Johannesburg Commuters Score From Soccer Spending LegacyMike Cohen and Janice Kew
To the critics still questioning the billions South Africa spent on hosting soccer’s World Cup in 2010, Jason Blackman has an answer: Mobility.
His couriers now take just 14 minutes to get to the airport from Johannesburg’s Sandton financial district on a high-speed Gautrain rail link completed days before the first kickoff, down from more than an hour by road.
“There were a lot of naysayers who questioned South Africa’s ability to handle the World Cup,” said Blackman, sub-Saharan African operations manager for Deutsche Post AG’s DHL Express unit. “We proved them wrong.”
While Brazilians protested en masse against spending $11 billion on this year’s tournament, the 2010 event is still a source of national pride to many South Africans. The transportation improvements remain a boon to commuters in Johannesburg, the nation’s commercial hub, who previously relied on clogged roads plied by accident-prone minibus taxis.
“It was great having the 2010 World Cup here,” said Alexander Schirge, 42, a computer programmer who is no longer forced to drive for an hour to work in Sandton from the suburb of Melville. “There has been a definite improvement in public transport. I hate driving in Johannesburg. I feel it’s just a matter of time before you have an accident. Drivers are crazy. I’d rather sit and drink a coffee on a bus or read on the train.”
South Africa spent 30 billion rand ($2.8 billion) on hosting the month-long event, including 11.7 billion rand on building and renovating 10 stadiums, the government said in its final review, released in November 2012. The price tag excluded money spent on planned transport upgrades that were accelerated to cater for the influx of more than 300,000 fans.
The 2010 World Cup added 55.7 billion rand, or 0.2 percent, to South Africa’s gross domestic product that year, created 415,400 jobs and generated taxes of 19.3 billion rand, the government said in its 2012 assessment, citing research by accounting company Grant Thornton.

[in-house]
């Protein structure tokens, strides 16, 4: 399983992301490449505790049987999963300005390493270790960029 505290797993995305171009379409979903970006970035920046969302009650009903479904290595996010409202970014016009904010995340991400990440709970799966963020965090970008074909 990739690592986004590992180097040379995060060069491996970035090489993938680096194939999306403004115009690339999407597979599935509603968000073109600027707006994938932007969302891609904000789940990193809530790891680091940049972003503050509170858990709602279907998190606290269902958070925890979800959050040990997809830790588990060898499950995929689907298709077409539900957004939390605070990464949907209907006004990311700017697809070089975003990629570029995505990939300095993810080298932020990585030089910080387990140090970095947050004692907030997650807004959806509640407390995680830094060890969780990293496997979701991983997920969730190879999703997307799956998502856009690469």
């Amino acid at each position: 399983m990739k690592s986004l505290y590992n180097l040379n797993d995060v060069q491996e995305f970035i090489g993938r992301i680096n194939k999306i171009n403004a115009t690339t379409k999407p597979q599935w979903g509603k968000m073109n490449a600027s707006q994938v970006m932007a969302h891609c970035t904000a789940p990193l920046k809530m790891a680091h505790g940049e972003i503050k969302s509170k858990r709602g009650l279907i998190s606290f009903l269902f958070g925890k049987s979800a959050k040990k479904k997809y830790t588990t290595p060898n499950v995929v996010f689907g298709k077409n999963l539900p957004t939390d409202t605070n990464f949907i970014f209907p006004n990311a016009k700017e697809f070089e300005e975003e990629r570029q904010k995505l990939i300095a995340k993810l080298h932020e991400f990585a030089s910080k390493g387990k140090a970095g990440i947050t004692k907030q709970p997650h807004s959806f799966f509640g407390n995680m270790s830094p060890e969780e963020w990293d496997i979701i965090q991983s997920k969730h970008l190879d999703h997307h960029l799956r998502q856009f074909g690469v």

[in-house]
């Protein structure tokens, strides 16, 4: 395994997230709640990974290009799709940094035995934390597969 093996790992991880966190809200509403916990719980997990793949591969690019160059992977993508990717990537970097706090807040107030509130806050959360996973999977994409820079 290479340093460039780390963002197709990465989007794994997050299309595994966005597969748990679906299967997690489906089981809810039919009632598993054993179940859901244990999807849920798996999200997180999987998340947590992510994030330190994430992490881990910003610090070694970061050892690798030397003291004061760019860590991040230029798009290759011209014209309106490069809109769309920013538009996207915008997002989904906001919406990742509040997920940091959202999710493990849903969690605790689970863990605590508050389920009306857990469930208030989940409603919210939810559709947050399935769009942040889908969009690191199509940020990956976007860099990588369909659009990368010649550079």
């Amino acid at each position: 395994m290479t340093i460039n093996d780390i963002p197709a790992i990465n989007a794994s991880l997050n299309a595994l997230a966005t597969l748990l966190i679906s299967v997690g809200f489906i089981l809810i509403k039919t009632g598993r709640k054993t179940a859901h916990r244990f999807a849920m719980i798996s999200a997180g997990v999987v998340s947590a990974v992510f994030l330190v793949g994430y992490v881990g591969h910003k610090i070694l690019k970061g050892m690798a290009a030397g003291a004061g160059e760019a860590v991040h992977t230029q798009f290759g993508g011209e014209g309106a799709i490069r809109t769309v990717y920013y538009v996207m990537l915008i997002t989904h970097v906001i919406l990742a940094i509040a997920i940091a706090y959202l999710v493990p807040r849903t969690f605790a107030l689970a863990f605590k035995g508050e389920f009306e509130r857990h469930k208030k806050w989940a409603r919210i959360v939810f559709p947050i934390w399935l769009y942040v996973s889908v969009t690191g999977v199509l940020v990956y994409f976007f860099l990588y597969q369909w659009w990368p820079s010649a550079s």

The returns are contested by Eddie Cottle, editor of “South Africa’s World Cup: A Legacy for Whom.” He says the tournament drew funds away from pressing priorities, such as providing decent housing, and mostly benefited FIFA, world soccer’s governing body, and wealthy citizens.
While the government has provided 2.8 million poor families with homes since apartheid ended in 1994, about 10 million people still lack proper shelter. Most are housed in more than 2,000 sprawling shanty settlements on the outskirts of Johannesburg and other cities.
“The government ran at an absolute financial loss in terms of hosting the World Cup because FIFA never paid tax,” said Cottle, a researcher at the Labor Research Center in Cape Town. As a rule, FIFA doesn’t pay taxes to the host nation. “I don’t think we benefited, save for a few improvements in the tourism infrastructure. We wasted millions of rand of public funds, especially on building and upgrading the 10 stadiums, which continue to be underutilized and run at a loss.”
The South African debate on the benefits of hosting the World Cup isn’t unique.
While Germany said the 2006 games earned the tourism industry an extra 300 million euros ($410 million) in revenue, added 2 billion euros to retail sales and yielded 50,000 new jobs, Hamburg University economics professor Wolfgang Maennig found it delivered no meaningful boost to the economy.